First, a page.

Of the many other incidents that I have experienced, some have been incredibly heartbreaking, others have been happy and some are hysterical
in which case I will do a full clerk, draw bloods, put up a line and transfer to ICU or the high care unit, depending on the severity of the problem. The day is unpredictable, and can swing from calm to chaotic in minutes. At 5pm the day staff
leave and my colleague and I are left to man the unit and attend deliveries. Sometimes a stable unit and a quiet labour ward will mean that we get a good night’s sleep, but most often we run between a busy theatre and labour ward, and the very ill infants in ICU. We usually catch two hours of sleep somewhere, and at 6am we start with postnatal rounds. We are relieved by the day staff at 8am and head home after a post-call round. It is exciting to finish
internship and finally enter the medical arena as a fully- fledged doctor. After two
years of supervised training, you have the confidence and skills to manage on your own. But with this newfound status comes increased responsibility, and a need to be objective about your capabilities. On my first night call, I was acutely aware that I was now the senior doctor on site. My colleague for the night was a friendly intern and I was struck by the realisation that I was the most experienced person immediately available, and in the event of an emergency, she was going to ask me for advice. We had a busy call with a few emergencies, but we managed well; she commented afterwards that I was so calm in a crisis, when I had in fact been acutely stressed! We have been well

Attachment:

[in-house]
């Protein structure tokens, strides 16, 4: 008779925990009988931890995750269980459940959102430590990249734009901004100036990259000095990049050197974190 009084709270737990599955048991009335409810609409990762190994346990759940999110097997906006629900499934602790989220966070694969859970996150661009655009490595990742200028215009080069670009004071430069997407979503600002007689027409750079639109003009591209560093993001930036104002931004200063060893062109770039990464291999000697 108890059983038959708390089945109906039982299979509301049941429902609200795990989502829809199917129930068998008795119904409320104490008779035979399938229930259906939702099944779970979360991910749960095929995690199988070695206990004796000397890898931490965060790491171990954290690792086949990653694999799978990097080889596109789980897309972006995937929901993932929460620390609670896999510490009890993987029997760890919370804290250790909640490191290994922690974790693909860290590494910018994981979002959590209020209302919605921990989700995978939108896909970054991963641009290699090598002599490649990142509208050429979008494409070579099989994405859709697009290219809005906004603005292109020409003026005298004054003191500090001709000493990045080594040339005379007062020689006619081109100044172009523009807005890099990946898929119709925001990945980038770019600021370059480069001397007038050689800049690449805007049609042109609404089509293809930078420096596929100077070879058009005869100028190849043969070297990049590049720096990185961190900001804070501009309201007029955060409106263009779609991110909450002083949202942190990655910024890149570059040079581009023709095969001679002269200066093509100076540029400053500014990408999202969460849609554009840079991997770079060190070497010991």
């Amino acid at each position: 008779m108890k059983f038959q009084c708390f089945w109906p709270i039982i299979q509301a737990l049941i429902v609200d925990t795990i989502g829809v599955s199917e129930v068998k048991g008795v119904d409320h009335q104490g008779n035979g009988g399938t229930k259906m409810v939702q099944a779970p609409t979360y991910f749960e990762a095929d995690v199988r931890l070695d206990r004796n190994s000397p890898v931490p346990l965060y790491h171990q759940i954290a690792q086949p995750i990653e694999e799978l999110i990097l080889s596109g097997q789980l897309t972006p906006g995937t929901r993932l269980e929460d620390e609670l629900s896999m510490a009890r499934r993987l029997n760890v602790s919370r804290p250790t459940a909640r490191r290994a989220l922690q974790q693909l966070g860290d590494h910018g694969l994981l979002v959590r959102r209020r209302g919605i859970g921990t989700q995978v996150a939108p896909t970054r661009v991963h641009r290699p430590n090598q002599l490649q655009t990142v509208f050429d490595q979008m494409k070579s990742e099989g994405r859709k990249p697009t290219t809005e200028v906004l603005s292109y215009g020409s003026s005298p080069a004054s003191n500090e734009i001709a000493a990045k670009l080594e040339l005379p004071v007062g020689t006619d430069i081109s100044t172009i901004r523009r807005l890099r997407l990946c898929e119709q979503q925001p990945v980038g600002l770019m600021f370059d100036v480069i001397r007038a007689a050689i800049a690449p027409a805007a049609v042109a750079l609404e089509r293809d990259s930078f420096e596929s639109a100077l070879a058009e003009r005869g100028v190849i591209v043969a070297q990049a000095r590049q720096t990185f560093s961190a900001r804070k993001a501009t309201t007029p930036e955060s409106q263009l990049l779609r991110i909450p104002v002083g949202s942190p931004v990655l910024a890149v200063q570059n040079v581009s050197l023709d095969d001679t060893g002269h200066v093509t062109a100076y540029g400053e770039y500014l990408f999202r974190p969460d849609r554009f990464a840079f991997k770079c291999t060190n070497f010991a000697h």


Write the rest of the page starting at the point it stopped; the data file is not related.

prepared by our internship training, and we know more than we think. However,
the community service year is perhaps our most dangerous rite of passage. During our internship, we are supervised and still considered to be “in training”, leaving less room for error. During community service we have a bit more experience, but we are still junior doctors. We must now tread the fine line between trusting our clinical acumen and intuition in
making confident clinical calls, and overestimating our abilities. I trust my gut – if I start to feel uncomfortable, I phone my senior. The key to a successful and rewarding community service year is to enjoy your increased responsibility, but respect that you are still a junior doctor, who can and should ask questions when you feel out of your depth.
TIPS FOR FUTURE COMMUNITY SERVICE DOCTORS:
■■ Make an informed decision when you apply for posts. Going rural or not? Wanting experience in a specific field? Not keen on working overtime? A quick Facebook search for “Interns” or “Community Service” will take you to forums full of contacts at numerous hospitals. Contact doctors working in a post to get advice on what the facility is like, whether you can request to work in a specific department, whether they have sufficient senior back-up, whether overtime is compulsory, and other pros and cons.
■ ■ Ask for advice when you are unsure. Make use of your senior colleagues, who have more experience than you do and will usually be willing to help! If you are going to be the lone doctor in a rural town, acquaint yourself with the numbers of doctors at your referral centres for when you need telephone advice.
■ ■ Remember that balance is key. The community service year can be demanding, both physically and emotionally. Make time to rest, to engage in a hobby outside medicine, and to catch up with your friends and family. Your own health must be a priority if you are going to look after the health of others.
JUNIOR DOCTOR | VOLUME 2 | ISSUE 1 | 2011 | SOUTH AFRICA www.medicalprotection.org
BACKGROUND: MLENNY PHOTOGRAPHY/ISTOCKPHOTO.COM
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